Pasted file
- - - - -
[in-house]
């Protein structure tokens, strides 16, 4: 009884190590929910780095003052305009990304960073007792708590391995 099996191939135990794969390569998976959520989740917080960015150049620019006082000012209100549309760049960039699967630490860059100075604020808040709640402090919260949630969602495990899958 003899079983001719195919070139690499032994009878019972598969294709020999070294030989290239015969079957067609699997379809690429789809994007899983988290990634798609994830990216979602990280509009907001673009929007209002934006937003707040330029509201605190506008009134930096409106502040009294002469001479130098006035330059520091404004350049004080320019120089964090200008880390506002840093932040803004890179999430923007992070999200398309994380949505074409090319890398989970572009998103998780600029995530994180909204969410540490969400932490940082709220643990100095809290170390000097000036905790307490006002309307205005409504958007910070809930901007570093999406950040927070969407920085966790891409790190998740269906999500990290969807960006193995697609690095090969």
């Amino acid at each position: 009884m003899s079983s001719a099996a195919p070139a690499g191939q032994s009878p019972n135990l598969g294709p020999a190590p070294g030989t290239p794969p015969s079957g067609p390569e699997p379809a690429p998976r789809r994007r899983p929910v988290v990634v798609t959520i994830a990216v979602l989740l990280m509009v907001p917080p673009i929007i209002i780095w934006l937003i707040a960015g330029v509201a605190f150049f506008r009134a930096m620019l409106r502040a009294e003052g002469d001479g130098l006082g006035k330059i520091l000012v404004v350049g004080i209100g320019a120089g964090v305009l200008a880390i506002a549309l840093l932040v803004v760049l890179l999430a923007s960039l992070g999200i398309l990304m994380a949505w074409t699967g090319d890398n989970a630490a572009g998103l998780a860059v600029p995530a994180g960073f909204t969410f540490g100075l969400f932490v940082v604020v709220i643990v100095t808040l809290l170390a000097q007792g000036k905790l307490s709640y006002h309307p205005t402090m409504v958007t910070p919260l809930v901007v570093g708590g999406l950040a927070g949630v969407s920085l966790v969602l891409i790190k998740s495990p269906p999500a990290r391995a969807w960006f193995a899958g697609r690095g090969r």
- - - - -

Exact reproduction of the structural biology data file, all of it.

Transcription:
[in-house]
């Protein structure tokens, strides 16, 4: 009884190590929910780095003052305009990304960073007792708590391995 099996191939135990794969390569998976959520989740917080960015150049620019006082000012209100549309760049960039699967630490860059100075604020808040709640402090919260949630969602495990899958 003899079983001719195919070139690499032994009878019972598969294709020999070294030989290239015969079957067609699997379809690429789809994007899983988290990634798609994830990216979602990280509009907001673009929007209002934006937003707040330029509201605190506008009134930096409106502040009294002469001479130098006035330059520091404004350049004080320019120089964090200008880390506002840093932040803004890179999430923007992070999200398309994380949505074409090319890398989970572009998103998780600029995530994180909204969410540490969400932490940082709220643990100095809290170390000097000036905790307490006002309307205005409504958007910070809930901007570093999406950040927070969407920085966790891409790190998740269906999500990290969807960006193995697609690095090969």
């Amino acid at each position: 009884m003899s079983s001719a099996a195919p070139a690499g191939q032994s009878p019972n135990l598969g294709p020999a190590p070294g030989t290239p794969p015969s079957g067609p390569e699997p379809a690429p998976r789809r994007r899983p929910v988290v990634v798609t959520i994830a990216v979602l989740l990280m509009v907001p917080p673009i929007i209002i780095w934006l937003i707040a960015g330029v509201a605190f150049f506008r009134a930096m620019l409106r502040a009294e003052g002469d001479g130098l006082g006035k330059i520091l000012v404004v350049g004080i209100g320019a120089g964090v305009l200008a880390i506002a549309l840093l932040v803004v760049l890179l999430a923007s960039l992070g999200i398309l990304m994380a949505w074409t699967g090319d890398n989970a630490a572009g998103l998780a860059v600029p995530a994180g960073f909204t969410f540490g100075l969400f932490v940082v604020v709220i643990v100095t808040l809290l170390a000097q007792g000036k905790l307490s709640y006002h309307p205005t402090m409504v958007t910070p919260l809930v901007v570093g708590g999406l950040a927070g949630v969407s920085l966790v969602l891409i790190k998740s495990p269906p999500a990290r391995a969807w960006f193995a899958g697609r690095g090969r």